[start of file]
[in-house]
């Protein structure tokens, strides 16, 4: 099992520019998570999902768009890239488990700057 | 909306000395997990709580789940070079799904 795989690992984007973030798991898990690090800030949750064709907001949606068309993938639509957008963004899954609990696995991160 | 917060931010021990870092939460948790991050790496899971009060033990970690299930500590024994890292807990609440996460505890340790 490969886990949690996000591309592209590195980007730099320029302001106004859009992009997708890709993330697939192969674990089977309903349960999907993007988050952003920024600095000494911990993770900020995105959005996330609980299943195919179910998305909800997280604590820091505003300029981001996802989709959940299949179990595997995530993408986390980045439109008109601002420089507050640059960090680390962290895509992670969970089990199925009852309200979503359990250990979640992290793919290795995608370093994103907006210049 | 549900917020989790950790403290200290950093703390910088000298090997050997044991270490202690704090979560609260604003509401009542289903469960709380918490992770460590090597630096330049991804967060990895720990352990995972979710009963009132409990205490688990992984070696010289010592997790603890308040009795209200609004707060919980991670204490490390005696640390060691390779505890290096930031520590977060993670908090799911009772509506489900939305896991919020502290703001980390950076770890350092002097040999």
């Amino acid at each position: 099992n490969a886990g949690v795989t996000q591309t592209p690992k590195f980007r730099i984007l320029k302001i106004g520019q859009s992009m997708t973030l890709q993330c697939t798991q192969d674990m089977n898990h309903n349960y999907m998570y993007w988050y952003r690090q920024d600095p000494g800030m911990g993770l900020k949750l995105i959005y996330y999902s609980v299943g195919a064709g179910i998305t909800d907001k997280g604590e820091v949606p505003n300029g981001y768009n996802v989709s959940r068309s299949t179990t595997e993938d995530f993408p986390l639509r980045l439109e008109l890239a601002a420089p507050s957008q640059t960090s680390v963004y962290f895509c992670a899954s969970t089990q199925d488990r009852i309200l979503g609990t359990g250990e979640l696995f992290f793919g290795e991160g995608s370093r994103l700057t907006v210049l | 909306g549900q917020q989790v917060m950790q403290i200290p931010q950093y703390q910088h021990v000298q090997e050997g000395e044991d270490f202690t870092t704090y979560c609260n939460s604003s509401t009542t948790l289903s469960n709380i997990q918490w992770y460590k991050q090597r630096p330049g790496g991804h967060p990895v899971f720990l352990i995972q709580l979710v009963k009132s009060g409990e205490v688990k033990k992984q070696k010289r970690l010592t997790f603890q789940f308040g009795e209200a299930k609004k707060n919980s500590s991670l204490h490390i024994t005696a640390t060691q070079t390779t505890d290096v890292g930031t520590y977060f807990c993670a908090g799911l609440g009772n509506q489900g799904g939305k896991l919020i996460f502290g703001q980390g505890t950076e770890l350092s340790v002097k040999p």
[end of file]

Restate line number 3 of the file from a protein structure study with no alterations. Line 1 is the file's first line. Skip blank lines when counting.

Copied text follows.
């Amino acid at each position: 099992n490969a886990g949690v795989t996000q591309t592209p690992k590195f980007r730099i984007l320029k302001i106004g520019q859009s992009m997708t973030l890709q993330c697939t798991q192969d674990m089977n898990h309903n349960y999907m998570y993007w988050y952003r690090q920024d600095p000494g800030m911990g993770l900020k949750l995105i959005y996330y999902s609980v299943g195919a064709g179910i998305t909800d907001k997280g604590e820091v949606p505003n300029g981001y768009n996802v989709s959940r068309s299949t179990t595997e993938d995530f993408p986390l639509r980045l439109e008109l890239a601002a420089p507050s957008q640059t960090s680390v963004y962290f895509c992670a899954s969970t089990q199925d488990r009852i309200l979503g609990t359990g250990e979640l696995f992290f793919g290795e991160g995608s370093r994103l700057t907006v210049l | 909306g549900q917020q989790v917060m950790q403290i200290p931010q950093y703390q910088h021990v000298q090997e050997g000395e044991d270490f202690t870092t704090y979560c609260n939460s604003s509401t009542t948790l289903s469960n709380i997990q918490w992770y460590k991050q090597r630096p330049g790496g991804h967060p990895v899971f720990l352990i995972q709580l979710v009963k009132s009060g409990e205490v688990k033990k992984q070696k010289r970690l010592t997790f603890q789940f308040g009795e209200a299930k609004k707060n919980s500590s991670l204490h490390i024994t005696a640390t060691q070079t390779t505890d290096v890292g930031t520590y977060f807990c993670a908090g799911l609440g009772n509506q489900g799904g939305k896991l919020i996460f502290g703001q980390g505890t950076e770890l350092s340790v002097k040999p």